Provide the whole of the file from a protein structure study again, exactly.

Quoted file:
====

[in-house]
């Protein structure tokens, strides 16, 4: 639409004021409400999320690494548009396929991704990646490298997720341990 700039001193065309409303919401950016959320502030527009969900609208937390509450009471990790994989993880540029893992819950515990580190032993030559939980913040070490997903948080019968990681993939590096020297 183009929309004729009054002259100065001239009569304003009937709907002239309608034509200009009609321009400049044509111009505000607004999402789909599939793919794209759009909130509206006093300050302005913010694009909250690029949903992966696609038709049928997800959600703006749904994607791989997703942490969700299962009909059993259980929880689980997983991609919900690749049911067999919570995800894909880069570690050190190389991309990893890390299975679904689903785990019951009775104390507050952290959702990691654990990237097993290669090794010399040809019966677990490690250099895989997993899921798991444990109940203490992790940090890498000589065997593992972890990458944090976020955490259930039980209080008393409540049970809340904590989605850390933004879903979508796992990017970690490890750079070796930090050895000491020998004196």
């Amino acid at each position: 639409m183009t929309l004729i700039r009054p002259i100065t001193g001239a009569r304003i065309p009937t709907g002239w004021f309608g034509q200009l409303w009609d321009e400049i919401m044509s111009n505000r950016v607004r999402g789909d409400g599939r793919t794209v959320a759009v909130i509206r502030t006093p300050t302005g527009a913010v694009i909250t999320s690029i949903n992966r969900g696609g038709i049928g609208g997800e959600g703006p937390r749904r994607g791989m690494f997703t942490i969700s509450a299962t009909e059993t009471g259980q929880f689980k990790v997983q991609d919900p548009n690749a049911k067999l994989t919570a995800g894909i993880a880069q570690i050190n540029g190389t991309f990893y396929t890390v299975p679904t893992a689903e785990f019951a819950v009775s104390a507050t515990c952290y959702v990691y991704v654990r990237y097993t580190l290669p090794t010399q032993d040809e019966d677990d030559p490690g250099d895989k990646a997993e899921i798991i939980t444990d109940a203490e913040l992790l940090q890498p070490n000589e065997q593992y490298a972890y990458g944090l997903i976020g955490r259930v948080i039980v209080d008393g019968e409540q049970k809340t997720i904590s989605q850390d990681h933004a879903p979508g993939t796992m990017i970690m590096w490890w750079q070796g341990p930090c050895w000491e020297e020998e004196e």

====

[in-house]
């Protein structure tokens, strides 16, 4: 639409004021409400999320690494548009396929991704990646490298997720341990 700039001193065309409303919401950016959320502030527009969900609208937390509450009471990790994989993880540029893992819950515990580190032993030559939980913040070490997903948080019968990681993939590096020297 183009929309004729009054002259100065001239009569304003009937709907002239309608034509200009009609321009400049044509111009505000607004999402789909599939793919794209759009909130509206006093300050302005913010694009909250690029949903992966696609038709049928997800959600703006749904994607791989997703942490969700299962009909059993259980929880689980997983991609919900690749049911067999919570995800894909880069570690050190190389991309990893890390299975679904689903785990019951009775104390507050952290959702990691654990990237097993290669090794010399040809019966677990490690250099895989997993899921798991444990109940203490992790940090890498000589065997593992972890990458944090976020955490259930039980209080008393409540049970809340904590989605850390933004879903979508796992990017970690490890750079070796930090050895000491020998004196």
């Amino acid at each position: 639409m183009t929309l004729i700039r009054p002259i100065t001193g001239a009569r304003i065309p009937t709907g002239w004021f309608g034509q200009l409303w009609d321009e400049i919401m044509s111009n505000r950016v607004r999402g789909d409400g599939r793919t794209v959320a759009v909130i509206r502030t006093p300050t302005g527009a913010v694009i909250t999320s690029i949903n992966r969900g696609g038709i049928g609208g997800e959600g703006p937390r749904r994607g791989m690494f997703t942490i969700s509450a299962t009909e059993t009471g259980q929880f689980k990790v997983q991609d919900p548009n690749a049911k067999l994989t919570a995800g894909i993880a880069q570690i050190n540029g190389t991309f990893y396929t890390v299975p679904t893992a689903e785990f019951a819950v009775s104390a507050t515990c952290y959702v990691y991704v654990r990237y097993t580190l290669p090794t010399q032993d040809e019966d677990d030559p490690g250099d895989k990646a997993e899921i798991i939980t444990d109940a203490e913040l992790l940090q890498p070490n000589e065997q593992y490298a972890y990458g944090l997903i976020g955490r259930v948080i039980v209080d008393g019968e409540q049970k809340t997720i904590s989605q850390d990681h933004a879903p979508g993939t796992m990017i970690m590096w490890w750079q070796g341990p930090c050895w000491e020297e020998e004196e």